Under-18s should be banned from using fruit machines to prevent gambling addictions, doctors have said.
A report from the British Medical Association warned that addiction to gambling would rise after the law is relaxed in September.
Young people are most at risk and research has shown that using slot machines is addictive and linked to delinquent behaviour.
Today the BMA recommended a review of slot machine access and whether it should be restricted to over-18s only.
A leaked police report also expressed concerns about the Government’s plan to expand gambling, warning it would boost crime and anti-social behaviour.
The reports are highly embarrassing for Culture Secretary Tessa Jowell, who has played down potential problems.
Ms Jowell is expected to reveal the site of Britain’s first supercasino in a fortnight, with the Millennium Dome thought to be the frontrunner.
In the BMA report today, doctors warned that people who could least afford it were the most likely to succumb to gambling addiction.
There are currently about 300,000 problem gamblers in the UK but this is expected to rise once the law change takes effect.
The report said adolescents who gambled were more likely to become addicted as adults, and almost one in five young people currently played fruit machines at least once a week.
Research has shown that playing fruit machines is linked to truancy, stealing, getting into trouble with teachers and parents, borrowing cash or using lunch money to play the machines, poor schoolwork and aggressive behaviour.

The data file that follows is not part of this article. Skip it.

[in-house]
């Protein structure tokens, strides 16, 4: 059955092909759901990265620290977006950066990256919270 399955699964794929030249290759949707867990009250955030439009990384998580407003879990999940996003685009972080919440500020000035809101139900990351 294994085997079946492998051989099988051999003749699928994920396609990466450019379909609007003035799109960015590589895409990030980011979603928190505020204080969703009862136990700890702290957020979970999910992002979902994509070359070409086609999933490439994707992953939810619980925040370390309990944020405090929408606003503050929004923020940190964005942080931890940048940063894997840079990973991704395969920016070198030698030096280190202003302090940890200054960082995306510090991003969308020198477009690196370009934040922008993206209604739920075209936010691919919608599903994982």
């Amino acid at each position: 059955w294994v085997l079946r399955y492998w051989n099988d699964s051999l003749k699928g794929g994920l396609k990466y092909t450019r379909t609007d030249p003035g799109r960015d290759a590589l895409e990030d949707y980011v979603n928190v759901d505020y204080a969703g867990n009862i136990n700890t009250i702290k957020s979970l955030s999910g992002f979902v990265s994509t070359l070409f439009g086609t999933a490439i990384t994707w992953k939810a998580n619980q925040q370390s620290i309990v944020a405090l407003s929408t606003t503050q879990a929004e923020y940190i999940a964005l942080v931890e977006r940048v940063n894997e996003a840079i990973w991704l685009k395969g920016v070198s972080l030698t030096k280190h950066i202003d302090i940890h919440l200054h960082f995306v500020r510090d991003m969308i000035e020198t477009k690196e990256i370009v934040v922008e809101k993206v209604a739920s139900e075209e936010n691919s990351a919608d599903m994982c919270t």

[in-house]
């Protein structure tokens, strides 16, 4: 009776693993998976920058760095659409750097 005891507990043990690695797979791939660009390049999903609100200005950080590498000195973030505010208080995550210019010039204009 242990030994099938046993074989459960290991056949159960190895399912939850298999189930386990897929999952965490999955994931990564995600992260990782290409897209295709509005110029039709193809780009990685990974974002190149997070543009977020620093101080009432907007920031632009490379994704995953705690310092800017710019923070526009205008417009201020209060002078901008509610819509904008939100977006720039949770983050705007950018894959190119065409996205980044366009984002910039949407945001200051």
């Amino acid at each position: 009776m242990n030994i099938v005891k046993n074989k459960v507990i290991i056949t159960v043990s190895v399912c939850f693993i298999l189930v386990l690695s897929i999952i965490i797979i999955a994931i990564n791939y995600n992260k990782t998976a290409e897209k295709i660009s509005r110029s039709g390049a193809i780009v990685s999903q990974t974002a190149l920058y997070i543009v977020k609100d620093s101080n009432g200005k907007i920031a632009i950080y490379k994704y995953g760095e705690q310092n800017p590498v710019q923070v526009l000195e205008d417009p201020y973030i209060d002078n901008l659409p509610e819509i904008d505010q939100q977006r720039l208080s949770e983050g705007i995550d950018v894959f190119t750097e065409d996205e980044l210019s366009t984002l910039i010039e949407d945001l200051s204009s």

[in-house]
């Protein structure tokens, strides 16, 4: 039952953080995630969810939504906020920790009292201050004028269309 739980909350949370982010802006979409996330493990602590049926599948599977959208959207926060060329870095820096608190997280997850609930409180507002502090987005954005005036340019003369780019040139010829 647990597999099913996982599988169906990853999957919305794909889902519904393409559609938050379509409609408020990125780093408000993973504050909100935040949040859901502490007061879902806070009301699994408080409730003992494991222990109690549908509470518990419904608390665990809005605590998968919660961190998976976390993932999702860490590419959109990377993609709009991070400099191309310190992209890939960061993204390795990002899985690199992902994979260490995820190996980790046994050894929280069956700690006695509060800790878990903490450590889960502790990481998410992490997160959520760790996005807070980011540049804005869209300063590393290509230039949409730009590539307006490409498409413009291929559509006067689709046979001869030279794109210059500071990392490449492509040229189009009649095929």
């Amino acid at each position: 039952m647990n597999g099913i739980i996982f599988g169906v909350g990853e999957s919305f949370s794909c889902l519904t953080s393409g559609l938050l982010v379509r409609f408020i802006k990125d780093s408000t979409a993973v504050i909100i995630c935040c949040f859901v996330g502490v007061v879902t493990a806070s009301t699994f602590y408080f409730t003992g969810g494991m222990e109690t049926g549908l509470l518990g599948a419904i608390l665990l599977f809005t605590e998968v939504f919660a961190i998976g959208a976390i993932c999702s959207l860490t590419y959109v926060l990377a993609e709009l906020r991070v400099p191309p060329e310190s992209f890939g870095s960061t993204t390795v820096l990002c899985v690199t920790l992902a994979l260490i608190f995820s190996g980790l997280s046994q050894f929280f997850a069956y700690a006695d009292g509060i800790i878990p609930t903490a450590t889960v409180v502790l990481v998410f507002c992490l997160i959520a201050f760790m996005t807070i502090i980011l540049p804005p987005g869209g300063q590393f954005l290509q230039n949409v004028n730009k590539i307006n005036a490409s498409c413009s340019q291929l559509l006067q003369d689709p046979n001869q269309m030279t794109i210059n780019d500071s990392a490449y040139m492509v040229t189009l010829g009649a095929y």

A BMA spokesman said: „Tough action is required to deal with this and banning under-18s from using slot machines could be a starting point.“
The report recommends:
– Treatment for problem gambling should be provided under the NHS.
– Gambling operators should pay at least £10 million a year for research, prevention and treatment programmes.
– Research into the link between internet gaming sites and problem gambling.
– Gambling operators should supply information on addiction, treatment and services to customers.
– Adolescent gambling should be taken as seriously as adult problem gambling.
-Slot machines should be reviewed to ensure they are not accessible to adolescents.
Shadow culture secretary Hugo Swire said: „The Government’s reforms were supposed to tackle problem gambling and organised crime, yet in the last 24 hours, reports from both the police and doctors warn that the opposite is likely to occur.
„It is particularly concerning that both reports warn that children are likely to be among the victims of gambling addiction.
„It seems astonishing that Tessa Jowell is prepared to ignore these concerns in her desire to make Britain a haven for gambling.“
The BMA’s head of science and ethics, Dr Vivienne Nathanson, said: „Problem gambling is associated with a number of health problems and the BMA is concerned that there are insufficient treatment facilities available.
„Psychological problems can include anxiety, depression, guilt and suicidal thoughts. Relationships can also be affected.“
Author of the BMA report, Professor Mark Griffiths of Nottingham Trent University, said gambling online, via mobile phones or interactive television had doubled since 2001 and was a cause for concern.
Lib-Dem culture spokesman Don Foster said: „We now need an urgent review of the size of the problem in this country and a reassessment of just how much funding is needed to combat it.“